After the Yankees won the World Series on Wednesday night, Alex Rodriguez spent some time gleefully saying that he was now Ã¢â‚¬Å“just one of the guys.Ã¢â‚¬Â That he had earned his pinstripes, so to speak.
This, to me, is wishful thinking on A-RodÃ¢â‚¬â„¢s part. His salary, his very public personal life, hisÃ¢â‚¬Â¦ interestingÃ¢â‚¬Â¦ personality Ã¢â‚¬â€œ none of these dictates someone who will simply blend in.
So if heÃ¢â‚¬â„¢s not that, what exactly has he become?
Rodriguez received perhaps the biggest image makeover during the YankeesÃ¢â‚¬â„¢ jaunt to the trophy, as he went from the depths of a steroid scandal and horrible divorce Ã¢â‚¬â€œ to becoming a champion and dating American darling Kate Hudson in a mutually beneficial arrangement.
(A-Rod was dating someone people tend to like, who was not Madonna and/or a Canadian call girl; K-Hud got a star-power boost that propelled her from the nether regions of Star MagazineÃ¢â‚¬â„¢s middle pages to Page 6.)
And make no mistake, Rodriguez wasnÃ¢â‚¬â„¢t just carried to the title by his super-talented brethren. With a dominant postseason at times, replete with more clutch hits than one can count off the top of his head, he regained his lofty perch as a candidate to be considered among baseballÃ¢â‚¬â„¢s very best players, right next to Albert Pujols and Joe Mauer. Rodriguez once again must be feared by pitchers the way Pujols is now and the way Barry Bonds has been in the past.
And by virtue of his performance Ã¢â‚¬â€œ which I attribute in no small part to Mark TeixeiraÃ¢â‚¬â„¢s calming influence Ã¢â‚¬â€œ Rodriguez has finally erased the only blemishes on what has been a tremendous on-field resume. He performed well on big stages, and he is now a champion for the first time.
What A-Rod doesnÃ¢â‚¬â„¢t realize, I fear, is that he will always be a polarizing figure for the fans and media, and even his own teammates.
And RodriguezÃ¢â‚¬â„¢s compatriots still most likely look at him with disdain, on the whole. Teixeira and Jeter are professionals, and have put the disparaging comments A-Rod has made about them in the past, at least for the purposes of playing high-level baseball. But I bet they have long memories. And aside from a couple of players with whom Rodriguez shares a background, I donÃ¢â‚¬â„¢t think people stay very close to him. His salary alone dictates that he be set apart.
When youÃ¢â‚¬â„¢re as naturally talented as A-Rod is, when you play for the most high-profile team, when youÃ¢â‚¬â„¢ve signed the two biggest contracts in baseball history Ã¢â‚¬â€œ you never just blend in. People will simply continue to expect more and more from him, and how much more can he provide on the wrong side of 30, compared to what he already has done?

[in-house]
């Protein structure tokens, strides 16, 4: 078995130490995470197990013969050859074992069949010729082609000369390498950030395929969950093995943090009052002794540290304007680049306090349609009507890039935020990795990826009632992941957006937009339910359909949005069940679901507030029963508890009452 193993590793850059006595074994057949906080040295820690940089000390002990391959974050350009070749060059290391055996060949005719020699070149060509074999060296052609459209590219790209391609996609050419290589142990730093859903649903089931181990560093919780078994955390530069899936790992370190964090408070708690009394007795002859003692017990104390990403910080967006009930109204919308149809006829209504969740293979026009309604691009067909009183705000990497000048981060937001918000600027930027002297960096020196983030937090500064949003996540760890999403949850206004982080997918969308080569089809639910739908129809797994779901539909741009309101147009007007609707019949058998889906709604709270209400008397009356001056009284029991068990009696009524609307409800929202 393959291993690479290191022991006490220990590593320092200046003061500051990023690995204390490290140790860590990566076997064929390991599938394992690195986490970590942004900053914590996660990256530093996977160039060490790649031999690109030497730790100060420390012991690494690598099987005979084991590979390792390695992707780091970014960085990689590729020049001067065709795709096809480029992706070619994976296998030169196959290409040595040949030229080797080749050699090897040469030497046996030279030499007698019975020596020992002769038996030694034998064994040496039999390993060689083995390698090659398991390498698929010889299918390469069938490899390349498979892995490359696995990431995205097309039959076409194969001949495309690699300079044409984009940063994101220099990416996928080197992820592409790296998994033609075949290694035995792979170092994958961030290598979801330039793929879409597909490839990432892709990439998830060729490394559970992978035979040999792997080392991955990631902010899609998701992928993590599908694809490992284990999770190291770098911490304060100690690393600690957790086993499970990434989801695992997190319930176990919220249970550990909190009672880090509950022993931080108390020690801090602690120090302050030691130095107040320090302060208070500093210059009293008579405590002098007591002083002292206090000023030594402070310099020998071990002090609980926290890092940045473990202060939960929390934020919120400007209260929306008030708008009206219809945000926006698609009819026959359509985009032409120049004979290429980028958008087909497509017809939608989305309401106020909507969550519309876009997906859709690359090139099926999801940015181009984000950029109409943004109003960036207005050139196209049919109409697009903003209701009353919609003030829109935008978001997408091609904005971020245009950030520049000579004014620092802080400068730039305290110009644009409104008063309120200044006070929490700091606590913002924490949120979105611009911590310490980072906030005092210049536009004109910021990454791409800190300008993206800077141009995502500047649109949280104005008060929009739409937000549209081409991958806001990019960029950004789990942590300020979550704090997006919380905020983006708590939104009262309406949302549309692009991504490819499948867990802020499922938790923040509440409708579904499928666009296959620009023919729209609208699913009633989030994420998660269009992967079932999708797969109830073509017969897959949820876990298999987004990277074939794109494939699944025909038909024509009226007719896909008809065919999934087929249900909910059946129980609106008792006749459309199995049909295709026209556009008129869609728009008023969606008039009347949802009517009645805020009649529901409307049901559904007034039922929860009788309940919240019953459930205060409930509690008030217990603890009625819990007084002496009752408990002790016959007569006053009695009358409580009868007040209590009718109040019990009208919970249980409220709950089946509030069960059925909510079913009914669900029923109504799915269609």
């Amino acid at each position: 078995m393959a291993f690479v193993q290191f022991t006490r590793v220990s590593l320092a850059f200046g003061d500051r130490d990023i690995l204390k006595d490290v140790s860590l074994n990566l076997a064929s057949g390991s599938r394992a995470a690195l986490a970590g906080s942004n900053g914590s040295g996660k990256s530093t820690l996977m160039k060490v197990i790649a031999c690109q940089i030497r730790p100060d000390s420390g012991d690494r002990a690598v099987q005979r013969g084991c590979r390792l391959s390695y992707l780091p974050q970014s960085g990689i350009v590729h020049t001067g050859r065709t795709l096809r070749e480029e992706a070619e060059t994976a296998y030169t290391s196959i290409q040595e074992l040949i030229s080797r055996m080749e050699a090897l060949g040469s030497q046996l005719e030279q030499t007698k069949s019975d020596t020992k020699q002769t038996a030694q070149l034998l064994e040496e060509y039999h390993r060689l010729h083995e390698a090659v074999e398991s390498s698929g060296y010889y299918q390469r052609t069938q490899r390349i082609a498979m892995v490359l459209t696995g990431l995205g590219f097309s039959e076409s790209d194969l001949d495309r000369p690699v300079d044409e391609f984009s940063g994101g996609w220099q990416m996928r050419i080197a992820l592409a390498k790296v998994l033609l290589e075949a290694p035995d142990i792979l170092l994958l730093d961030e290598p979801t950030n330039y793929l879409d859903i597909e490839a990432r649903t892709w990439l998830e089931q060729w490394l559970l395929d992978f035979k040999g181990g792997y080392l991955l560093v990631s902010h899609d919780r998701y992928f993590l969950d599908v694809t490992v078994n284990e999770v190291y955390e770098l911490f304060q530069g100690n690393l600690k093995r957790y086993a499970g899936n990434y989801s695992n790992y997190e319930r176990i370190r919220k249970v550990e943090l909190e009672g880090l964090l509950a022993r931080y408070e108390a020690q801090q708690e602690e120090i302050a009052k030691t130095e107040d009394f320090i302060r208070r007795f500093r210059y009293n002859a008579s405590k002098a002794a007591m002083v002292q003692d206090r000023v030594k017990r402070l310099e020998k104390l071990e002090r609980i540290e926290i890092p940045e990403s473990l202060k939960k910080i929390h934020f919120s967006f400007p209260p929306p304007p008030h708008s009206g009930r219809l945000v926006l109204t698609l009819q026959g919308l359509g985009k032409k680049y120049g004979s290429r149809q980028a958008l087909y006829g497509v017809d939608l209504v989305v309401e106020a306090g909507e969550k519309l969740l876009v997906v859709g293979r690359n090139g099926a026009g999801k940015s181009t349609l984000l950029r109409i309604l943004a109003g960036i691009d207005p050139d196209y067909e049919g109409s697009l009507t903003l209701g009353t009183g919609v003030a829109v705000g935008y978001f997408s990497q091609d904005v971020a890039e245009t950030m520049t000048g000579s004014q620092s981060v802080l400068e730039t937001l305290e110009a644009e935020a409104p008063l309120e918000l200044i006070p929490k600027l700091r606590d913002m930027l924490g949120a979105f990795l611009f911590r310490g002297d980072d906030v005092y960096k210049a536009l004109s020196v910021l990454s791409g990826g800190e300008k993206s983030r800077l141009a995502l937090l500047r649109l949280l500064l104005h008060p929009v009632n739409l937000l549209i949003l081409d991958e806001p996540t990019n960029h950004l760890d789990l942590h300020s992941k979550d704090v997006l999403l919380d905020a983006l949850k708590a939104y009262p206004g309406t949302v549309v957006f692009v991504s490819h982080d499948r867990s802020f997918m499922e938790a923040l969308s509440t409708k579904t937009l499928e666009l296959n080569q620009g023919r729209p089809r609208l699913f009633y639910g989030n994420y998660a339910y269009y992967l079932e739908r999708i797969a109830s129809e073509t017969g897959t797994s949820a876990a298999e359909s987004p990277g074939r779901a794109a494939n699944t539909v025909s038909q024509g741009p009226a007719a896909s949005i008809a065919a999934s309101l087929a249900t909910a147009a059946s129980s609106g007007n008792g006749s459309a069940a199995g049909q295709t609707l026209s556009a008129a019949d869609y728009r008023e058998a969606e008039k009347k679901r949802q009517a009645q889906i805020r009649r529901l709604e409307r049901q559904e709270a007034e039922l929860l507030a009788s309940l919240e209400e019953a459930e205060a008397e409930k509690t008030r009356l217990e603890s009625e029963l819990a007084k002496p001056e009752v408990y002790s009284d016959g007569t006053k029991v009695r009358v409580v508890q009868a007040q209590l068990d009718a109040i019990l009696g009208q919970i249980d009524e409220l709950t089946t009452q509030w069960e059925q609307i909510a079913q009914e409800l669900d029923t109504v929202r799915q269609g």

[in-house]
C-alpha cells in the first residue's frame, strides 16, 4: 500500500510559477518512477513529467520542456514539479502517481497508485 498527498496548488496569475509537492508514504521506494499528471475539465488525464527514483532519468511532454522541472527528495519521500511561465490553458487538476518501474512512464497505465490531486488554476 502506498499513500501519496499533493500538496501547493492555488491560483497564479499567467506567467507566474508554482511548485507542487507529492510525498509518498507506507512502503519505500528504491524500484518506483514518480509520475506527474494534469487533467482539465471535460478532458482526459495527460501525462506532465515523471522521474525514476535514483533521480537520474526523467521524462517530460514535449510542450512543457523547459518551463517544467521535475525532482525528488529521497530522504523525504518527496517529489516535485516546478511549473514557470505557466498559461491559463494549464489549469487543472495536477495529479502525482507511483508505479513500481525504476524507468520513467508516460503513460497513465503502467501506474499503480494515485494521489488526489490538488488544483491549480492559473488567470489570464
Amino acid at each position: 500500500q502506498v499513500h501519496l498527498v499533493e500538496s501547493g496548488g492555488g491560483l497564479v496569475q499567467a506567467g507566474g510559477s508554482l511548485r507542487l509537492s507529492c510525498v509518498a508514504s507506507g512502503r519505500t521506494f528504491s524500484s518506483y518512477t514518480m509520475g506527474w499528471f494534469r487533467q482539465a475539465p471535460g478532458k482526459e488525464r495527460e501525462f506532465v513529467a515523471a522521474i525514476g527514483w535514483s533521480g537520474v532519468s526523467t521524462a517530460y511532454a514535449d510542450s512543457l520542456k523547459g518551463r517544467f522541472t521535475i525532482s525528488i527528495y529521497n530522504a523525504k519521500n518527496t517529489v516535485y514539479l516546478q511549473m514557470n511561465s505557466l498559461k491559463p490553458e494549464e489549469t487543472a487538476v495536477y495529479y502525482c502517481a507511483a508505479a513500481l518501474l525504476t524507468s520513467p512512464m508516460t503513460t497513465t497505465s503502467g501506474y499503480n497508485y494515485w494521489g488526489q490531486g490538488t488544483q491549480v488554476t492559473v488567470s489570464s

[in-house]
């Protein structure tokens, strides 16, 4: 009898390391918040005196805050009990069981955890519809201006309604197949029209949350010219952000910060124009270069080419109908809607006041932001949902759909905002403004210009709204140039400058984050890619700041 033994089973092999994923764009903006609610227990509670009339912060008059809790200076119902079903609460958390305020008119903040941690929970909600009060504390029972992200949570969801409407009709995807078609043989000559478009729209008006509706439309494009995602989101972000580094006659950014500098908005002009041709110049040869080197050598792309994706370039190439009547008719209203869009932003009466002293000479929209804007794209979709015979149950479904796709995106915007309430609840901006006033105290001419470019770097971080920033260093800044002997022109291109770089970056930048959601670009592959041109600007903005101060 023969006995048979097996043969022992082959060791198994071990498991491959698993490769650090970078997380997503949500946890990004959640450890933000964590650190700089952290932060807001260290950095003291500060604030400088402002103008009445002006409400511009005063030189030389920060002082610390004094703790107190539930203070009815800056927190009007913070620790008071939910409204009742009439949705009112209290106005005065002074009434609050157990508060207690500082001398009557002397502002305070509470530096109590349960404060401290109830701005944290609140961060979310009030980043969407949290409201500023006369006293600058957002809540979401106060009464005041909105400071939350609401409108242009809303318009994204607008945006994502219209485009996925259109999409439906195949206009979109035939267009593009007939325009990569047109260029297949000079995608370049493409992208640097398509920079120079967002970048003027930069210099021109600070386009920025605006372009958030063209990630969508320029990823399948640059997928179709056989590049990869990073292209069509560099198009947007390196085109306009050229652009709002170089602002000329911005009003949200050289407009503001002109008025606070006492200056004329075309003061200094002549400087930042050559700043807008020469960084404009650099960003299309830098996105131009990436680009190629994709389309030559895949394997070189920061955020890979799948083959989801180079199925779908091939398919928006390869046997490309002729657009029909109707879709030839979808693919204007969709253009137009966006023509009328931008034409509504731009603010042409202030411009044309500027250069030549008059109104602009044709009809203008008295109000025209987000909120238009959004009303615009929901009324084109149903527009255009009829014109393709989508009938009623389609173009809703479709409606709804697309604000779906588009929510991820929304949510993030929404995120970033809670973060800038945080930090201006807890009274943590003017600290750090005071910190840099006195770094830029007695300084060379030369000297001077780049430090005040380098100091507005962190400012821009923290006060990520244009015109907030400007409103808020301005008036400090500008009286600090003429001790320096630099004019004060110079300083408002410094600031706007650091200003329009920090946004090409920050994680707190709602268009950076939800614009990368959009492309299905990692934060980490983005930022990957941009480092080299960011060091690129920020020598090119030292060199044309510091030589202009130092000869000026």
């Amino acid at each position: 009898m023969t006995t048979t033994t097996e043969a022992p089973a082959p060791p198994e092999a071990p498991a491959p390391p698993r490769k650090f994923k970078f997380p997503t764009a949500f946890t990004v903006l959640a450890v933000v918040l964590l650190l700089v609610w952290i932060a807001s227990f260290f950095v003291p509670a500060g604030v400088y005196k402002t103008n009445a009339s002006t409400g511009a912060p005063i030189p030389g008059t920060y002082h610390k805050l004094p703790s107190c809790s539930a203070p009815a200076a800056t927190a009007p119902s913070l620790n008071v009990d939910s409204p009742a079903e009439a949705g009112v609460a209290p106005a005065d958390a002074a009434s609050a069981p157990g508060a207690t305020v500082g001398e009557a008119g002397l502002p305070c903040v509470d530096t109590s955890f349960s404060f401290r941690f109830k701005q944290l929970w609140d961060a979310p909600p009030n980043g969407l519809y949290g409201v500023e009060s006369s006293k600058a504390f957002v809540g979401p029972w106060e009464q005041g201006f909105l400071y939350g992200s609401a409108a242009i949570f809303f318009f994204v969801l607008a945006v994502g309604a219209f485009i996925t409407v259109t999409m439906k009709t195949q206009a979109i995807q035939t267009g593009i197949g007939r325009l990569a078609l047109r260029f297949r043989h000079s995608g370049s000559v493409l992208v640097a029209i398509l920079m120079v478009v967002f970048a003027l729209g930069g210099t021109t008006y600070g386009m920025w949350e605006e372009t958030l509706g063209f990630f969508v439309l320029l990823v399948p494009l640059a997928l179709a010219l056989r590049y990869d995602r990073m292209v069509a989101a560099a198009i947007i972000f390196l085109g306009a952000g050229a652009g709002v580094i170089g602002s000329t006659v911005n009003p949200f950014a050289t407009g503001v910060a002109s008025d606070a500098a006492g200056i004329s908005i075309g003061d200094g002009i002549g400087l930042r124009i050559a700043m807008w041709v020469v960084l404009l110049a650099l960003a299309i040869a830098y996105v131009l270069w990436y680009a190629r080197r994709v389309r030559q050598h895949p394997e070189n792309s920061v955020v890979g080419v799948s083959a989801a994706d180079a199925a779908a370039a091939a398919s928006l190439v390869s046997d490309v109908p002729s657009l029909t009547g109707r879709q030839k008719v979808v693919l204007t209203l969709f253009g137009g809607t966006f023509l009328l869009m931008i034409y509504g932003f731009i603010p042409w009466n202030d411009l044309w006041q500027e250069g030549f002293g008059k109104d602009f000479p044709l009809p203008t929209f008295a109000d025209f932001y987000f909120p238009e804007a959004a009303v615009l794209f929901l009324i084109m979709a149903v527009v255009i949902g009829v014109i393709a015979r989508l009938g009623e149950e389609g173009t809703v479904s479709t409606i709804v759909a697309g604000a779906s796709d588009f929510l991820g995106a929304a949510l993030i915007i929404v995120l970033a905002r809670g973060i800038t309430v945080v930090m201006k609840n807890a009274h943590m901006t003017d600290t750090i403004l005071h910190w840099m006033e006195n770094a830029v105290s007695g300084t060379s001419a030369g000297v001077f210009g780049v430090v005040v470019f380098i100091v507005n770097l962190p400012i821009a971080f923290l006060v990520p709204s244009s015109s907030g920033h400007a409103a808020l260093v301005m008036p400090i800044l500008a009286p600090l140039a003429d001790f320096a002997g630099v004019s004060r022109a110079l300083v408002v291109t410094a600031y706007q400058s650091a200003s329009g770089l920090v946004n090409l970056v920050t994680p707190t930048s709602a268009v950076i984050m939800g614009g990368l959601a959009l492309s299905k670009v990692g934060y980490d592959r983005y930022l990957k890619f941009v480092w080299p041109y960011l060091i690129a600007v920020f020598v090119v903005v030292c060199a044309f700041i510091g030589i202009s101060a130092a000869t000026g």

By that same token, is Rodriguez now considered to be a Hall of Famer? He is known to have been using performance-enhancing drugs during at least a three-year period that he admits to. People rarely talked about this as the season wore on, but itÃ¢â‚¬â„¢s still there, and will almost certainly be a conversation topic when he first appears on a ballot in 15 years or so.
Mark McGwire will never be a Hall of Famer. I donÃ¢â‚¬â„¢t think Bonds will either. Will Rodriguez get to the end of the road and find that heÃ¢â‚¬â„¢s in the same boat with those two?
IÃ¢â‚¬â„¢m torn on this issue. ItÃ¢â‚¬â„¢s rare to see someone put their issues in the past so expediently. Palmeiro never got past it, and neither did Sosa. McGwire just got hired as hitting coach for the Cardinals, but the main thing people wondered was whether heÃ¢â‚¬â„¢d have to finally answer as to the moments of his past that he has refused to speak about.
Rodriguez was able to hide the events of Spring Training behind a stirring and dominant Yankees team, and behind a wall of home runs and RBIs. But when all is said and done, his entire oeuvre will have to come into question. If itÃ¢â‚¬â„¢s a factor for McGwire, you have to think itÃ¢â‚¬â„¢s a factor here.
Add to that the likability factor Ã¢â‚¬â€œ I donÃ¢â‚¬â„¢t believe people really like A-Rod as a person, viewing him as a phony, though heÃ¢â‚¬â„¢s certainly liked for his feats on the field Ã¢â‚¬â€œ and whether heÃ¢â‚¬â„¢s destined for Cooperstown even after he finishes shattering every record in the book is no doubt in question.
WeÃ¢â‚¬â„¢ll deal with this in about 15 years, though whatever happens with Bonds will likely set a precedent of sorts here.
To stay in the now, New York is a very Ã¢â‚¬Å“What have you done for me lately?Ã¢â‚¬Â city. YouÃ¢â‚¬â„¢re truly only as good as your last performance. Rodriguez was driven to put his past, well, in the past Ã¢â‚¬â€œ and heÃ¢â‚¬â„¢d better stay that way.
For now, Rodriguez has conquered some serious demons. Nothing makes you look better than being a winner, and for the first time in his career, he truly is one. He has a World Series championship Ã¢â‚¬â€œ that he in large part was responsible for Ã¢â‚¬â€œ and nobody can ever take that away from him.
But heavy is the head that wears the crown. Even harder than getting to the top is staying there. ThatÃ¢â‚¬â„¢s something A-Rod must keep in mind.
Because when the champagne dries, when the confetti is swept away, when the Sinatra dies down, I wonder if Rodriguez will find that happiness can tend to be fleeting, and that all that shimmers is sure to fade.